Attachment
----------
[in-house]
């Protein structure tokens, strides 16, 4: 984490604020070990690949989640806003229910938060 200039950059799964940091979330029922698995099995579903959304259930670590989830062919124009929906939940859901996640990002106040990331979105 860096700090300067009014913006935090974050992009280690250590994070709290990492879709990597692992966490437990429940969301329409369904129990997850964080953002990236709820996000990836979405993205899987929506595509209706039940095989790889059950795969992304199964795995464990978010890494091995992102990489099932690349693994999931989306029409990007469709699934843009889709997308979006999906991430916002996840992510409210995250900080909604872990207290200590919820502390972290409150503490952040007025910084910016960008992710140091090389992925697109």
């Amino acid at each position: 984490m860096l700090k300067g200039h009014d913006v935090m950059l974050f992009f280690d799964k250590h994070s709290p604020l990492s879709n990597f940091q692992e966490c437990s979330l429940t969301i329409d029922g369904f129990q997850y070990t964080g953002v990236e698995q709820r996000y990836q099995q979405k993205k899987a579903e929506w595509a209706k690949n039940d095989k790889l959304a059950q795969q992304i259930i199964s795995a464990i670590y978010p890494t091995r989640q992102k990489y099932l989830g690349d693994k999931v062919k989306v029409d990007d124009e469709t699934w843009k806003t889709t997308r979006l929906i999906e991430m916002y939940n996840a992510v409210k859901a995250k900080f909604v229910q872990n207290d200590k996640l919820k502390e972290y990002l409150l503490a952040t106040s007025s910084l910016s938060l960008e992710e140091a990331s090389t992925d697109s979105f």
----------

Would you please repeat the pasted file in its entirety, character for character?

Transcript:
[in-house]
């Protein structure tokens, strides 16, 4: 984490604020070990690949989640806003229910938060 200039950059799964940091979330029922698995099995579903959304259930670590989830062919124009929906939940859901996640990002106040990331979105 860096700090300067009014913006935090974050992009280690250590994070709290990492879709990597692992966490437990429940969301329409369904129990997850964080953002990236709820996000990836979405993205899987929506595509209706039940095989790889059950795969992304199964795995464990978010890494091995992102990489099932690349693994999931989306029409990007469709699934843009889709997308979006999906991430916002996840992510409210995250900080909604872990207290200590919820502390972290409150503490952040007025910084910016960008992710140091090389992925697109």
């Amino acid at each position: 984490m860096l700090k300067g200039h009014d913006v935090m950059l974050f992009f280690d799964k250590h994070s709290p604020l990492s879709n990597f940091q692992e966490c437990s979330l429940t969301i329409d029922g369904f129990q997850y070990t964080g953002v990236e698995q709820r996000y990836q099995q979405k993205k899987a579903e929506w595509a209706k690949n039940d095989k790889l959304a059950q795969q992304i259930i199964s795995a464990i670590y978010p890494t091995r989640q992102k990489y099932l989830g690349d693994k999931v062919k989306v029409d990007d124009e469709t699934w843009k806003t889709t997308r979006l929906i999906e991430m916002y939940n996840a992510v409210k859901a995250k900080f909604v229910q872990n207290d200590k996640l919820k502390e972290y990002l409150l503490a952040t106040s007025s910084l910016s938060l960008e992710e140091a990331s090389t992925d697109s979105f």